A new Atlantic Council report, “A Guide to Illicit Iranian Weapon Transfers: The Bahrain File,” by illicit weapon flows expert Tim Michetti, offers a comprehensive, field-based case study on illicit Iranian weapon flows. This report is based on a confidential assessment of the materiel procurement networks of militants operating inside Bahrain. With analysis of over 250 images, Mr. Michetti clearly demonstrates that a majority of the conventional and unconventional materiel recovered in Bahrain entered the country as a result of illicit transfers that originated in Iran.
This report provides one of the most comprehensive, publicly available resources in identifying illicit arms transfers that are attributable to Iran. As such, it is a useful tool for anyone who would like to scrutinize allegations of Iranian military support to groups within the region, as well as peel back the veil of plausible deniability for attacks in the region.
Based on these findings, Mr. Michetti outlines steps the international community should take to increase transparency and strengthen monitoring systems to deter illicit weapon transfers from any actor and encourage coordination to expedite the development and release of future findings, including:
- Pressure Iran to accede and adhere to international instruments designed to mitigate the illicit proliferation and misuse of conventional materiel and dual-use components, such as the ICAO Convention on the Marking of Plastic Explosives, the Wassenaar Arrangement, and the UN Arms Trade Treaty.
- Ensure the UN Panel system is properly funded, with specialized technical assistance made available upon request, and dedicate a portion of foreign aid budgets toward supporting independent weapon investigation and arms control research organizations.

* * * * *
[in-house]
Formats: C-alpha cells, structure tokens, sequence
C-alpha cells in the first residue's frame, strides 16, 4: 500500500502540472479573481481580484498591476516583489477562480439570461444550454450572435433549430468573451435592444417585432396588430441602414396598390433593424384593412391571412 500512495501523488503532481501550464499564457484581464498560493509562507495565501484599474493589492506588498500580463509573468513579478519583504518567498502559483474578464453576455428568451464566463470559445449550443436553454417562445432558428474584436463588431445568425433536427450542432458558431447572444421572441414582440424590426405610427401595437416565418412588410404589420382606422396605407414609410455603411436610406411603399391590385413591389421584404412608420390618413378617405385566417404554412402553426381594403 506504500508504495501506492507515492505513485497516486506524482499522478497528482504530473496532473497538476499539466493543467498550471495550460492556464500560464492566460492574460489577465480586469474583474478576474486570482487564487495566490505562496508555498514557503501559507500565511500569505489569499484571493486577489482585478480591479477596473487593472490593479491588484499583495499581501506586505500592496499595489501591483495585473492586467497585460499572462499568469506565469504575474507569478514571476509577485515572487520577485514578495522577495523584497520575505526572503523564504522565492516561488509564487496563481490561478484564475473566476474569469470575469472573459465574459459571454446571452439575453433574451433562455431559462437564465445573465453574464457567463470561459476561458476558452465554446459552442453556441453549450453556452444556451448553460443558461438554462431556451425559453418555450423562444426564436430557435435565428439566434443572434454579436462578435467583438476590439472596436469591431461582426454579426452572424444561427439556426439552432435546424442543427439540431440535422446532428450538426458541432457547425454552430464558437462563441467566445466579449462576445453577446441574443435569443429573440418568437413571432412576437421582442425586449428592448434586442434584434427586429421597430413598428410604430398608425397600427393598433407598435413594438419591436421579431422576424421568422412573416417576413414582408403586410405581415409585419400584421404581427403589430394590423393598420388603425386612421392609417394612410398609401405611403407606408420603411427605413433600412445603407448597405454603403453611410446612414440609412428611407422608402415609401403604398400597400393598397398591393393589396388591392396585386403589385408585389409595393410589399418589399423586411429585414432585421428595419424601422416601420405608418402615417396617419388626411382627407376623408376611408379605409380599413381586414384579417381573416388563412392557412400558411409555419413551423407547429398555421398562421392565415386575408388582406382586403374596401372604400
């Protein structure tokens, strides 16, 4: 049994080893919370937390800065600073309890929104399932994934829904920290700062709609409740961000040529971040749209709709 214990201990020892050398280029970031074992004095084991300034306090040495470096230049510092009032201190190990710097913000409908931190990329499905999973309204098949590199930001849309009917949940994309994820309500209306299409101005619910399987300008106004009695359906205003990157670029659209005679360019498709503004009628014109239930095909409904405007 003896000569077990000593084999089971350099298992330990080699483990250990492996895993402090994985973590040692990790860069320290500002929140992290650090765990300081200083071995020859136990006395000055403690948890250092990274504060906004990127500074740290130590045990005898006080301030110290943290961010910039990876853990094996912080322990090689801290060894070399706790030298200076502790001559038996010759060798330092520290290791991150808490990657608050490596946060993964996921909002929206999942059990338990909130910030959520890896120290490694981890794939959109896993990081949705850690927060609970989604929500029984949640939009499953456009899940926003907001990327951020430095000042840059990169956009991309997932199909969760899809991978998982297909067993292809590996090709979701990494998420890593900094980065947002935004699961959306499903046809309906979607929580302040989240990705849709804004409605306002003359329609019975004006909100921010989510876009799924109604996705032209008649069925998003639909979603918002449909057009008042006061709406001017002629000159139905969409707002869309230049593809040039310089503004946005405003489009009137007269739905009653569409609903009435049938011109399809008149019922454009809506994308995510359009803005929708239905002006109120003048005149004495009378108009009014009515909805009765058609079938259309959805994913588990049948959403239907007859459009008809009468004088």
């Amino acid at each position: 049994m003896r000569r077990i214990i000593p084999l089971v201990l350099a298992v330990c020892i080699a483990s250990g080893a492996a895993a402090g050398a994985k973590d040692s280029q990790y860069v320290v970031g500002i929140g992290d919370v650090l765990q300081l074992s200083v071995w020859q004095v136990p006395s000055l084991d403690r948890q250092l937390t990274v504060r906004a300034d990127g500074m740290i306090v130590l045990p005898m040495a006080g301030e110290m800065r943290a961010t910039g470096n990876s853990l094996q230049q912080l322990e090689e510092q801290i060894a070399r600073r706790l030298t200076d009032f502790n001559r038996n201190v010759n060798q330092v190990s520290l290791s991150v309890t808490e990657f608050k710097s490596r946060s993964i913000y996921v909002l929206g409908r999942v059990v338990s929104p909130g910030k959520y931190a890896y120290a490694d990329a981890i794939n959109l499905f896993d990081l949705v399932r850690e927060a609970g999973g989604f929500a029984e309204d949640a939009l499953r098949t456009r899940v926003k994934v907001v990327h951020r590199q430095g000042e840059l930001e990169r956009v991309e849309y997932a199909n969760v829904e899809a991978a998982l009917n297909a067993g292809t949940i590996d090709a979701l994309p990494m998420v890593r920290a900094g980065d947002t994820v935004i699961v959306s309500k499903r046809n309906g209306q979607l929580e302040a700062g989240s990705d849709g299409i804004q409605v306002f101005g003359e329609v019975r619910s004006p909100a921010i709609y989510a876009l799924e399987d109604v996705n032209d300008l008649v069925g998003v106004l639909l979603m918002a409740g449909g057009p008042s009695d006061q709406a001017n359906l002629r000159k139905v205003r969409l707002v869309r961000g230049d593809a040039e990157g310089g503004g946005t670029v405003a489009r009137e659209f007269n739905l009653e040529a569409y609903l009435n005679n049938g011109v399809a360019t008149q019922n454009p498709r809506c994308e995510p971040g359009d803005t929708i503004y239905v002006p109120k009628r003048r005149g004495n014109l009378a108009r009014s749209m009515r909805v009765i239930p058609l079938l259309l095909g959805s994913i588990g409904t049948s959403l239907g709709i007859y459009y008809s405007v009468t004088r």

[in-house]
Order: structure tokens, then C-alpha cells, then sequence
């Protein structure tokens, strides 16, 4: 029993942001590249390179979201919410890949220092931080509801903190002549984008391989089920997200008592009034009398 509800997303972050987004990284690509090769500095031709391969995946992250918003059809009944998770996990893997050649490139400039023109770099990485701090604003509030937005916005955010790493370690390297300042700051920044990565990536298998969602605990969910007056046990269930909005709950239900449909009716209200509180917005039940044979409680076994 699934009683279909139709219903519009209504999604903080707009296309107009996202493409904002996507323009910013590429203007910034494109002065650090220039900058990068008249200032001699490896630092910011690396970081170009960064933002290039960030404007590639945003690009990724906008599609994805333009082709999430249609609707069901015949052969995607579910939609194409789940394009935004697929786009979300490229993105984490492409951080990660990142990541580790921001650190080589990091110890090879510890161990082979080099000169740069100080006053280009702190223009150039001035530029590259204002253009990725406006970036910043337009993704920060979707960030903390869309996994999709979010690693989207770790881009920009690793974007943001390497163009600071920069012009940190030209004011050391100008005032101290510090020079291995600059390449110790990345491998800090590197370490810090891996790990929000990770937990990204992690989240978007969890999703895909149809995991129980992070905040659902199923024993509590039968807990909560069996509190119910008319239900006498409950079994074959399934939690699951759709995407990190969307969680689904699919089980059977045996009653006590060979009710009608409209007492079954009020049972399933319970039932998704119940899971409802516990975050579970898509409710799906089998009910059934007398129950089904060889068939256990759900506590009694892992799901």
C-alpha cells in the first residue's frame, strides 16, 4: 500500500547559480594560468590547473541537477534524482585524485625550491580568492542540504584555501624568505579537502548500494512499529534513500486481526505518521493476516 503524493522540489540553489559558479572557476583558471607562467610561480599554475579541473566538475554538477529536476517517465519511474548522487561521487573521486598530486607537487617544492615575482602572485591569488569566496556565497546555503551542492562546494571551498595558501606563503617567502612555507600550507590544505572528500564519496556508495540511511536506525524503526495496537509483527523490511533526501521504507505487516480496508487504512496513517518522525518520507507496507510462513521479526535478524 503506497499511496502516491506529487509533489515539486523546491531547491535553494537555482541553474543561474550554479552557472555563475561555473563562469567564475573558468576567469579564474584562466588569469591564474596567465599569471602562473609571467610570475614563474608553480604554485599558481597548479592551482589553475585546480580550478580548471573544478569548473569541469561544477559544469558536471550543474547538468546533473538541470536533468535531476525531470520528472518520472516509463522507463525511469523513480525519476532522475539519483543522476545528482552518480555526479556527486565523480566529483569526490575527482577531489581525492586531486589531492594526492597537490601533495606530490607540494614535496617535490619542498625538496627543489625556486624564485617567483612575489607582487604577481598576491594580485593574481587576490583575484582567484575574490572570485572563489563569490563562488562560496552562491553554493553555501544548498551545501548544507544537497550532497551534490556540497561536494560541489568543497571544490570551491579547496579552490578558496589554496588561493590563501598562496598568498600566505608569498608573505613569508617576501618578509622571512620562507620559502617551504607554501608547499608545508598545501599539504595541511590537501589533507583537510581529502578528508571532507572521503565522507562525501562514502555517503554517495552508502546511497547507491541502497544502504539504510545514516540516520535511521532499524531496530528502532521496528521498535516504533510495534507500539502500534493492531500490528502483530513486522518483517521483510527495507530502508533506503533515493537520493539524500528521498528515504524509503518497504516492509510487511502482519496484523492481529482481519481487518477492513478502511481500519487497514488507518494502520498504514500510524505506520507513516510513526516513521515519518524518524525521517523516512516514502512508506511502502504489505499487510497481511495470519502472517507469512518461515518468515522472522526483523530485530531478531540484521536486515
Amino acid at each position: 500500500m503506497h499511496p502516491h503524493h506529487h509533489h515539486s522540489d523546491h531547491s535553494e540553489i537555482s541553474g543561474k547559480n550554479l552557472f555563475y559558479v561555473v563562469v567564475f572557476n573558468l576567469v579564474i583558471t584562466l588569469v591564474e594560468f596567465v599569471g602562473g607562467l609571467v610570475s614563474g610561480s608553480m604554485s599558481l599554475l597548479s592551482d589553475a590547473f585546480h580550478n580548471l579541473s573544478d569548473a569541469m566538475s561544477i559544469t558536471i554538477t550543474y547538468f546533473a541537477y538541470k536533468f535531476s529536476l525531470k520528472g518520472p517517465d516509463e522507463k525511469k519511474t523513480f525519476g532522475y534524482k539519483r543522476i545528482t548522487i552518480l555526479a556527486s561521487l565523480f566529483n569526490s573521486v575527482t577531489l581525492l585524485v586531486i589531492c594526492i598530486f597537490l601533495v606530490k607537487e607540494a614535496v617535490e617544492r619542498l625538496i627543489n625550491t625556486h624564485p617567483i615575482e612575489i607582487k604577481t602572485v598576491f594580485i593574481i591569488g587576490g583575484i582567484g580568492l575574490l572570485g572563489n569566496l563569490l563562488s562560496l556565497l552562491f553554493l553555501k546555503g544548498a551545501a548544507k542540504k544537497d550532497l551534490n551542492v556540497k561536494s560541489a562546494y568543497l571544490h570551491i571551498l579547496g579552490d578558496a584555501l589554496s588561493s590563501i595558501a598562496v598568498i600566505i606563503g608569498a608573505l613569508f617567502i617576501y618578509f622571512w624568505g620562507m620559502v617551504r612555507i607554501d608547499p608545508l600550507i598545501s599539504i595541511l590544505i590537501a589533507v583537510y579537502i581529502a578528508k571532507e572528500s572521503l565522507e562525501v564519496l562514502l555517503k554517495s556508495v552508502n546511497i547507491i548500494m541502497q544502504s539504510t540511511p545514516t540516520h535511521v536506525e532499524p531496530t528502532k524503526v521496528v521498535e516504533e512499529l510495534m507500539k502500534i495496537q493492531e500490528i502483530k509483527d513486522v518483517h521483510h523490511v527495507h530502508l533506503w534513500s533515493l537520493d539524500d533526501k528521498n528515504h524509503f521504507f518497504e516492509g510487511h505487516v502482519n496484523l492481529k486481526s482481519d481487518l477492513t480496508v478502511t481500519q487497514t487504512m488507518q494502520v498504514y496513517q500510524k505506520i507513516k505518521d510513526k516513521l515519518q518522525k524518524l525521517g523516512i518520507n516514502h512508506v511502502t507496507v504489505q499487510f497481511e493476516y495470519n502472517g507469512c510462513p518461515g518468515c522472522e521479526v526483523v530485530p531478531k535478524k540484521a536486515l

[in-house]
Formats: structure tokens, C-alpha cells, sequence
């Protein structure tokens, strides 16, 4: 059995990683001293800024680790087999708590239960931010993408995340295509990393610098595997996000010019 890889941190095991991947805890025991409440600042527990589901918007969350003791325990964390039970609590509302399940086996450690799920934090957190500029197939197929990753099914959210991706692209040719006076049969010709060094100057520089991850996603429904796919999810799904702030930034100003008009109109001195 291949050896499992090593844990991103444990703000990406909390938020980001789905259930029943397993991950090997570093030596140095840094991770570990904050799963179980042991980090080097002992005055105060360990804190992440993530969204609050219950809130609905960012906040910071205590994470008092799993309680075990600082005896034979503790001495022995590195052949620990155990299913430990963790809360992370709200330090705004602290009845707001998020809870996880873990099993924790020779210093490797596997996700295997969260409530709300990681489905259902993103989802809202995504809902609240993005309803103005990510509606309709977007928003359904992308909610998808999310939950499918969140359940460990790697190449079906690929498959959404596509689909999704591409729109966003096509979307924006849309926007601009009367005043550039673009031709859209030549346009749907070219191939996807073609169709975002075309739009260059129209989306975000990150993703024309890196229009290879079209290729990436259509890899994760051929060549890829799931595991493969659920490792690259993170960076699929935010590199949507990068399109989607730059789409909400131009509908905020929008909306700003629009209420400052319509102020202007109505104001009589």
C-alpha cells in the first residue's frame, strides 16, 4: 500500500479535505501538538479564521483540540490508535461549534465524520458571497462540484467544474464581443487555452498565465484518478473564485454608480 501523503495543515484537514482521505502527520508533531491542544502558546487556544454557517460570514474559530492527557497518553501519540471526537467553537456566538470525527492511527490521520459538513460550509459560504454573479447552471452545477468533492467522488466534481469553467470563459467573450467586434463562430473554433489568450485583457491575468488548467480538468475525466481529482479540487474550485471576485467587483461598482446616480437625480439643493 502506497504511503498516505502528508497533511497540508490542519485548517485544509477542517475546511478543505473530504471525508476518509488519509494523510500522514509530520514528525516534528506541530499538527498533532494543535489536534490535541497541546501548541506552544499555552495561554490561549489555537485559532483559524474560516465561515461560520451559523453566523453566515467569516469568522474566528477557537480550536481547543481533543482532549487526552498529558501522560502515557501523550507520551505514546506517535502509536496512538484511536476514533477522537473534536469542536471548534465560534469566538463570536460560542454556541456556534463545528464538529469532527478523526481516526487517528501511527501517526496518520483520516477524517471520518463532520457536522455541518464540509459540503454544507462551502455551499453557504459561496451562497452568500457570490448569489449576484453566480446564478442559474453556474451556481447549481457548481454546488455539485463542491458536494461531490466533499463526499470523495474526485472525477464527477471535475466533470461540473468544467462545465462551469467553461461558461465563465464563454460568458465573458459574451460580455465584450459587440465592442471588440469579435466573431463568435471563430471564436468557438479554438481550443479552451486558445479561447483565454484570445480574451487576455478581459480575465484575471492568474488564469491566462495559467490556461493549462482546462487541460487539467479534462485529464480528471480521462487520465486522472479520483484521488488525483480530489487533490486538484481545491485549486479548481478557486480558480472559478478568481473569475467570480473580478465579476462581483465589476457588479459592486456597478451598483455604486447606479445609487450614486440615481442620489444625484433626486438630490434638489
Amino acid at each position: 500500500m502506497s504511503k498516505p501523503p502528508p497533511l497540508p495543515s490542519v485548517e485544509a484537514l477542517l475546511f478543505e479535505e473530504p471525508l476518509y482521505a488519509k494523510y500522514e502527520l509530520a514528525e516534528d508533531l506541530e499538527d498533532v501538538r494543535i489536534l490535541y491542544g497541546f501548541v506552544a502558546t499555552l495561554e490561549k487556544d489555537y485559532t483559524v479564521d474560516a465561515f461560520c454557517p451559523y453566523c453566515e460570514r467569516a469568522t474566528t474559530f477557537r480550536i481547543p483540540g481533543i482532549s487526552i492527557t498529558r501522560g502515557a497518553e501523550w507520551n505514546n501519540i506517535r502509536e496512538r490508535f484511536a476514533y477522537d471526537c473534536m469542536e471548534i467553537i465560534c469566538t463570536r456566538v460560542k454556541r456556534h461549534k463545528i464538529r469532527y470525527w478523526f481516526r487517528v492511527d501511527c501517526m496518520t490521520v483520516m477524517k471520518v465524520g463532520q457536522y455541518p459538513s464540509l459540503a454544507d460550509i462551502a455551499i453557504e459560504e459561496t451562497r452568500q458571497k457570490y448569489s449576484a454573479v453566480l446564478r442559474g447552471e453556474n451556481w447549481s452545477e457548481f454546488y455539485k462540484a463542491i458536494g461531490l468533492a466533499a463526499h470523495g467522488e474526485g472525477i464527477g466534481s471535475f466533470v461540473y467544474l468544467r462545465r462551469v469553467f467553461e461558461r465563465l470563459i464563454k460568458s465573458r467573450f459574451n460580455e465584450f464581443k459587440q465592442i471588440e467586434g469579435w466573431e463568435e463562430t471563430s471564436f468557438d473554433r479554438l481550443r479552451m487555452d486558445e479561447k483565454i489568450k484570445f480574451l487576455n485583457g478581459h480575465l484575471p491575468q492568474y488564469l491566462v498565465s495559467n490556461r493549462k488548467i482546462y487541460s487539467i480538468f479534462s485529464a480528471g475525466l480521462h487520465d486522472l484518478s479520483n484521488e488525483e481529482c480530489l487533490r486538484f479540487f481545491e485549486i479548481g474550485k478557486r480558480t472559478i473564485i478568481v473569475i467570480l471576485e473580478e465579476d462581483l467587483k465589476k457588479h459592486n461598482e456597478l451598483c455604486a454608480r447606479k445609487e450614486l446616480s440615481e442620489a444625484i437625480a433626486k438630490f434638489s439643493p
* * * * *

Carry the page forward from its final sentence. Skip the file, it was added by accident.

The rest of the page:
- Standardize third-party verification of illicit materiel recovered from non-state armed actors by facilitating access for UN Panels and independent weapon investigation organizations.
- Establish regional and international mechanisms to promote the equitable exchange of information among interested governments with access to different aspects of the illicit arms trade.
Watch the event
Tue, Oct 20, 2020
Improving counterterrorism and law enforcement cooperation between the United States and the Arab Gulf States
Thomas S. Warrick and Joze Pelayo present recommendations to improve and increase cooperation in civilian counterterrorism, law enforcement, border security, and aviation security between the United States and the Arab countries of the Gulf.
Wed, Sep 23, 2020
As seen from Europe, which has its own continuing embargo on arms transfers to Iran through 2023, the Trump administration will likely not insist on imposing its “parallel reality” on reluctant allies.
IranSource by Michel Duclos
Wed, Jul 15, 2020
Authored in-house and advised upon by senior fellows Ambassador James B. Cunningham, Ambassador Omar Samad, Marika Theros, Javid Ahmad, and Fatemeh Aman, this report explores illicit networks in Afghanistan in the context of peacebuilding, democratic consolidation, and enhancing state capacity. It concludes by outlining several specific policy recommendations that will be necessary to combat the illicit networks in a manner that supports the durability of the ongoing peace process in Afghanistan and the continued consolidation of its fragile democratic institutions.
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Through our Rafik Hariri Center for the Middle East and Scowcroft Middle East Security Initiative, the Atlantic Council works with allies and partners in Europe and the wider Middle East to protect US interests, build peace and security, and unlock the human potential of the region.
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